The ending of the First World War (1914- 1918) will be widely commemorated on November 11th  2018. It was a global conflict that began and ended in Africa; thirty per cent of the British troops served on the Eastern Front. The conflict reshaped the international environment.  Old monarchies failed. The Austro-Hungarian and the Ottoman Empires collapsed. New countries in Europe and the Middle East emerged from the ruins including Czechoslovakia, Poland, Yugoslavia, the Ukraine, Estonia, Latvia, Lithuania, Serbia, Iraq, Lebanon, Syria, and Trans-Jordan. The consequences of that war are still part of our global political landscape.

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Posted in: International Education, History Abroad, Cultural Insights

Strategizing for Assignment Week in Dublin

Nov 7, 2018 2:30:00 PM / by Casey Rhode

In this week's post, Casey talks about what assignment week is in Dublin and what college life is like during this time, including the projects she has worked on so far!

I’m in shock how fast time has flown by. It is officially midterm time and assignment week. This means there is only a month and a half left of my time studying abroad! For those of you who don’t know, assignment week is a week off for us students. It is supposed to be used to work on midterm assignments that are due the following week. A time where you do all your research and hope it’s enough to get you a passing grade on the assignment.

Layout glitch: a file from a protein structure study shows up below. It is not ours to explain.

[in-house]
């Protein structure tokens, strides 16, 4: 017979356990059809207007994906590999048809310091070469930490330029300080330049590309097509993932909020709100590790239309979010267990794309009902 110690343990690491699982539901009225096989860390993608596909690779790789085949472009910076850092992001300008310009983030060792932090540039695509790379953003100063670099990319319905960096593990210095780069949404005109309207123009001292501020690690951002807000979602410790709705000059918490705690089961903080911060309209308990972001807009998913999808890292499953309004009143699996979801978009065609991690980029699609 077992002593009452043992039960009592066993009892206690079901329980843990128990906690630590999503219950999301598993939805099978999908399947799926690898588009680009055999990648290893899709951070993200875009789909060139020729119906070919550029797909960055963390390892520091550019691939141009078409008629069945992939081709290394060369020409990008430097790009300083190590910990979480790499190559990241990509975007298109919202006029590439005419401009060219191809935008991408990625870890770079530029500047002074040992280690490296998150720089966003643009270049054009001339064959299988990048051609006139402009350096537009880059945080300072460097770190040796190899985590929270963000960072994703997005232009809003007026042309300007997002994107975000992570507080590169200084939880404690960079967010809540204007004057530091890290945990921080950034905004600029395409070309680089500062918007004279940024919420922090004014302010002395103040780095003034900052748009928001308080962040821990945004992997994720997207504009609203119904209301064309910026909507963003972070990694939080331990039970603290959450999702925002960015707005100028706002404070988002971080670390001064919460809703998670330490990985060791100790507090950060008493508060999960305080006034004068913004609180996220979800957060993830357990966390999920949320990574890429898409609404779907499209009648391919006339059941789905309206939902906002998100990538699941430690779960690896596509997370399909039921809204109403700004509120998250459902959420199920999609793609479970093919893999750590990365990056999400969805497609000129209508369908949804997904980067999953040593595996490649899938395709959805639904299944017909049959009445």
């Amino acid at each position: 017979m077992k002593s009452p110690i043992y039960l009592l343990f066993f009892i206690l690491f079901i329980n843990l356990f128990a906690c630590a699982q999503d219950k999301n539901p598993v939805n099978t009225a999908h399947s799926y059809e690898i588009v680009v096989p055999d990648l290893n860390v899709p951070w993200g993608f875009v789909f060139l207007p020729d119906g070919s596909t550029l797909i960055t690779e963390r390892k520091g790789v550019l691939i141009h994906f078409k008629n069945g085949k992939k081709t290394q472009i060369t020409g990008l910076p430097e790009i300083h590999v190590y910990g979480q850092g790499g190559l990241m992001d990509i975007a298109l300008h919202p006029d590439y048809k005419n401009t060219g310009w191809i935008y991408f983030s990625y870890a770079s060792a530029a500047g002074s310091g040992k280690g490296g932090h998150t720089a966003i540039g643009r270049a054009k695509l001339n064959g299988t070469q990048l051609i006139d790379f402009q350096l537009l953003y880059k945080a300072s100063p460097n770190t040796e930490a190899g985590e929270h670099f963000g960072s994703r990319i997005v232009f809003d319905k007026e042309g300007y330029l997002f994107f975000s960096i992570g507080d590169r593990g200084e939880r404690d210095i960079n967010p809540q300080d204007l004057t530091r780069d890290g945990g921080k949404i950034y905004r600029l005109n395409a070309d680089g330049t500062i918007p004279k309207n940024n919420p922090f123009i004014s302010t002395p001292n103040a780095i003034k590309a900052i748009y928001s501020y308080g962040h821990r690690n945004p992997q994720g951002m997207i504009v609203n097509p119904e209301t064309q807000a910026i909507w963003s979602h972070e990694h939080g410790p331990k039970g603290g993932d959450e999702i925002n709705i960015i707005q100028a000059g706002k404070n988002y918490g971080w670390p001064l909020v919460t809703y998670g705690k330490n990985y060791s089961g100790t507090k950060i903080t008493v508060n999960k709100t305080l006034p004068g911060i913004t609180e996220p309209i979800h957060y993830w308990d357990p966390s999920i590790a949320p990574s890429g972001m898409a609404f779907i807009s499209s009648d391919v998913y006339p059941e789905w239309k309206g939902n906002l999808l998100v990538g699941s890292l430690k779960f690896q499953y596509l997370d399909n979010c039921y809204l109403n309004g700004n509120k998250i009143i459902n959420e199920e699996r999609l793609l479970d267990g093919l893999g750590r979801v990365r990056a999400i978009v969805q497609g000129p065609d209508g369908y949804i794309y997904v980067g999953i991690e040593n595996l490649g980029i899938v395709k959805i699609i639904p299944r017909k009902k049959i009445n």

Not to say assignments aren’t important in America, but they’re way more important here. Between my two Griffith College classes I have a total of five assignments for the entire semester. I have three essays for my Film Studies course, each worth 33.3% of my final grade. For my Visual Communications course, I have two assignments, one worth 40% and one worth 60%. I have no final exams at all this semester. Also, grades don’t go up to 100 here, they go to 70. This means that I need a 40 overall in my classes to pass, or I fail. Talk about stressed, right?

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Posted in: Dublin, Ireland, International Education